Nearly 1 month after the hearing on the safety of breast implants, the Food and Drug Administration stated on Thursday that it might not prohibit textured breast implants that have been associated with a form of lymphoma.
Textured implants by Allergan have already been removed the market due to safety concerns in nearly 40 nations, including Canada and France. But the FDA announced that there is not sufficient evidence to issue a ban in the US.
“At the time being, we don’t believe that, based on the available information and reports. The product doesn’t meet our banning standards,” the agency announced.
The implants, which feature a sandpaper-like, rough texture, are associated with a type of cancer in the immune system. If not treated early, it would be fatal. More than 350 women in the US have been diagnosed with this condition, while 15 people have died of this disease all over the world.
“This issue is still ignored and there are more women diagnosed and died of this disease,” said Michael Sandel, an expert on the condition. “Nevertheless, not prohibiting textured implants just because it does not meet banning standards from a legislative act makes me worried about how this country can protect our kids and us from other cancer-causing products.”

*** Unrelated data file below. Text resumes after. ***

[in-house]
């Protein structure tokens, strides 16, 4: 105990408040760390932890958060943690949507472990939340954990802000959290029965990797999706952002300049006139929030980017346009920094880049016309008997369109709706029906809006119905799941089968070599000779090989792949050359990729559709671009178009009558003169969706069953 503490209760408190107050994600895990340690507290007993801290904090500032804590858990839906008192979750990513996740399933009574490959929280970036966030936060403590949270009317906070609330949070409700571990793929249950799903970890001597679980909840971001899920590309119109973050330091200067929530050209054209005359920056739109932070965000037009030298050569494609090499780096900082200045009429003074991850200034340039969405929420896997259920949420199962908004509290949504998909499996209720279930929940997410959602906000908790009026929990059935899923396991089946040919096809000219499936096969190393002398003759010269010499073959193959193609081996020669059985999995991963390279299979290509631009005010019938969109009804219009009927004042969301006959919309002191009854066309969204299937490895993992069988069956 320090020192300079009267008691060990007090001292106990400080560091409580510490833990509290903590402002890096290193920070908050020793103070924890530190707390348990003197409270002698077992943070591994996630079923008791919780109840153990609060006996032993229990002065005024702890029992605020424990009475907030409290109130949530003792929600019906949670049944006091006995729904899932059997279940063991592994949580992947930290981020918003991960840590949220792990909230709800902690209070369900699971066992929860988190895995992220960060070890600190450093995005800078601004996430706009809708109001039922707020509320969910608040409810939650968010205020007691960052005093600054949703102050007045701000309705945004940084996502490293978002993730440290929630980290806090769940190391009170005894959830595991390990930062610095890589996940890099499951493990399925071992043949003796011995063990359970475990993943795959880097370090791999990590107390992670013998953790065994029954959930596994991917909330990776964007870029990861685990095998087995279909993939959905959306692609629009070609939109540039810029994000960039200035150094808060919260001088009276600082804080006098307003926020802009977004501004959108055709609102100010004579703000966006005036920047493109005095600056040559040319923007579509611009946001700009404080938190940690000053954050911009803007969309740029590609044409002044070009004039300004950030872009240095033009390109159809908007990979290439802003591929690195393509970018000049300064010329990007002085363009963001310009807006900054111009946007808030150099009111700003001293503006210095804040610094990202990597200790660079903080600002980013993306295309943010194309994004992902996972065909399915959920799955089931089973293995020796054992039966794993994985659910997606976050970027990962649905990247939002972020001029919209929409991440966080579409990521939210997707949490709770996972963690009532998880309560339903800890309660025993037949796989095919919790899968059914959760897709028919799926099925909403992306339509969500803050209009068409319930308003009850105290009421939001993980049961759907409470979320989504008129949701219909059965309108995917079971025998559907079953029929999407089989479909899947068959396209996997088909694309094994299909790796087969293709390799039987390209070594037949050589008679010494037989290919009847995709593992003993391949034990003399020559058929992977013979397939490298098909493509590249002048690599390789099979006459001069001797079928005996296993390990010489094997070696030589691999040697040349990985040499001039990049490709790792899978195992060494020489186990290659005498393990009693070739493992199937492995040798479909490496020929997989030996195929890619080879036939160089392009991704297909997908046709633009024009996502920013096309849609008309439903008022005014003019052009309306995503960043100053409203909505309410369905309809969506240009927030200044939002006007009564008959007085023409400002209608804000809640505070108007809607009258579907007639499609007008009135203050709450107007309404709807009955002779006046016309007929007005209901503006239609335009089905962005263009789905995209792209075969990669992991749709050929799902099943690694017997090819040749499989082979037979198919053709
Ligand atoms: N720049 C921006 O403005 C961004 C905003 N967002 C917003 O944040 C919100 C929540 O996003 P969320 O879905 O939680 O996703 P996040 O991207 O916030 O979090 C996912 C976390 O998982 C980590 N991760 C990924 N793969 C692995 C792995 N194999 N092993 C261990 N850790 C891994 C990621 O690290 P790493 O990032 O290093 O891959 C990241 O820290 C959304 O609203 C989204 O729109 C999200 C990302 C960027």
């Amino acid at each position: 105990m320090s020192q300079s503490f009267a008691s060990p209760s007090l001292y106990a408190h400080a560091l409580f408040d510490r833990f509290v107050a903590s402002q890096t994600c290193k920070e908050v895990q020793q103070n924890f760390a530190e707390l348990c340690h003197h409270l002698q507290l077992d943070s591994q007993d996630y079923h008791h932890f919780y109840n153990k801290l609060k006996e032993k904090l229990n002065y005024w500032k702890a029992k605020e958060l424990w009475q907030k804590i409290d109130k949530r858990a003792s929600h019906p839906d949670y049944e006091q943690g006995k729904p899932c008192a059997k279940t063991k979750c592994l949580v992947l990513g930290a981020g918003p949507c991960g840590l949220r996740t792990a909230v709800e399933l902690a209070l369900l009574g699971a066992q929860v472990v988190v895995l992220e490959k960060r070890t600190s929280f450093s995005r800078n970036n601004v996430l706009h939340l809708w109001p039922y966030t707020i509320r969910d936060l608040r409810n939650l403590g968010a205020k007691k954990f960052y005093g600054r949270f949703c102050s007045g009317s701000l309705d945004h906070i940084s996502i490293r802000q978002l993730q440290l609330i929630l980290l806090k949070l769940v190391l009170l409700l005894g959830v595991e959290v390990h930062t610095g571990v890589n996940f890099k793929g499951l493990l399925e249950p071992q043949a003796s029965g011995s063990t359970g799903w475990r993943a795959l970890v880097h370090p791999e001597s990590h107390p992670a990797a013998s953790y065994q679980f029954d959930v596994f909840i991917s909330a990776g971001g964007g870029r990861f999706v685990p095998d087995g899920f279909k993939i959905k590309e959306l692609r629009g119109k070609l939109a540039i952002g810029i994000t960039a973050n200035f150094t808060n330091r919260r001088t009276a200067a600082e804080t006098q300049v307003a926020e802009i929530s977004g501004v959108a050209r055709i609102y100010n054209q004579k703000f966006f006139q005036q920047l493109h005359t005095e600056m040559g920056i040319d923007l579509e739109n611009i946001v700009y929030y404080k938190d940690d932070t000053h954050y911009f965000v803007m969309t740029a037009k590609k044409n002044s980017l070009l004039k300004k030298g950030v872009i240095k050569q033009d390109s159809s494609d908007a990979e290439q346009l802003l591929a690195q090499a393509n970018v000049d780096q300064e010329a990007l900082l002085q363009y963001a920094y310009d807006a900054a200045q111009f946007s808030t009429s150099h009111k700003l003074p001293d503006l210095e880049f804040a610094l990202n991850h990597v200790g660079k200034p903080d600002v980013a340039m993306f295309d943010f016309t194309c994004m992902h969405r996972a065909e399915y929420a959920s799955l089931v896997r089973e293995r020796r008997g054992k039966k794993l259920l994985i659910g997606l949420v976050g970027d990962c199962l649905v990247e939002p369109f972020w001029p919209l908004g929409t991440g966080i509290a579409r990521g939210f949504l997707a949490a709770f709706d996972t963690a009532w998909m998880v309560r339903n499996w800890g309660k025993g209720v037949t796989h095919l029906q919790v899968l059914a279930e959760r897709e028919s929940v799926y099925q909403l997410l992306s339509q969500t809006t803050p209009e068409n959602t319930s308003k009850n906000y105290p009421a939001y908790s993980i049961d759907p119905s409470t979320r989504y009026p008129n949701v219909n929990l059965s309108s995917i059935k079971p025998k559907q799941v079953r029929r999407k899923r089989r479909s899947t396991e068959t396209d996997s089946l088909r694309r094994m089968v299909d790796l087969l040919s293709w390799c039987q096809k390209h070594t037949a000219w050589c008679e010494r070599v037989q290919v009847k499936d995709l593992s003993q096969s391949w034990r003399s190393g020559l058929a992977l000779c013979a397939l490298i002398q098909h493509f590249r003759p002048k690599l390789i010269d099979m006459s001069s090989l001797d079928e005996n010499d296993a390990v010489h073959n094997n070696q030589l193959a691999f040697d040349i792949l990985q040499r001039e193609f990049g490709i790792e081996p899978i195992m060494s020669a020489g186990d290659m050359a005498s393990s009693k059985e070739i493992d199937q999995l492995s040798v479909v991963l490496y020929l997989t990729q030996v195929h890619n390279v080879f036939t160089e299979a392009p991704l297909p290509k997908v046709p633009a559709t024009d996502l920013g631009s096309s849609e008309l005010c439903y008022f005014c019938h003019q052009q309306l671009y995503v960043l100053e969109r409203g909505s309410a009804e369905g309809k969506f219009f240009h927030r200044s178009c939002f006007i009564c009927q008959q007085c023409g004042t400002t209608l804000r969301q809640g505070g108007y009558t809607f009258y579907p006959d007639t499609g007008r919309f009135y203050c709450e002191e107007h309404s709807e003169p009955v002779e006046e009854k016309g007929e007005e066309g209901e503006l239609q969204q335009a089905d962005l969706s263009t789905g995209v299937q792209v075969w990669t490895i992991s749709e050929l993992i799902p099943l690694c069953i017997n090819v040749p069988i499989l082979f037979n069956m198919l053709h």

The FDA declares that it is trying to contact manufacturers and patients to make label changes and include a black box warning, which is the strictest caution of the FDA. Also, manufacturers would be required to file adverse effect reviews rather than the existing practice, and all of the information will be available to the general public.
“We are planning these measures to make sure that every woman who chooses breast implants is informed with the necessary info to make a balanced and comprehensive decision about the risks and benefits of these devices,” said the FDA.
But many experts concern that the actions are not enough to protect women.
“It is necessary to make data available to consumers and researchers, but perhaps it won’t be helpful for most doctors and patients,” another expert said.
The agency first found out a possible connection between breast implants and the disease in 2011. While it is still unclear about the commonness of the condition, it is estimated that the rate ranges from 1/3000 to 1/30,000 woman. However, recent reports have found that it can be an emerging risk with the rate of developing as high as 1/1,000 people.
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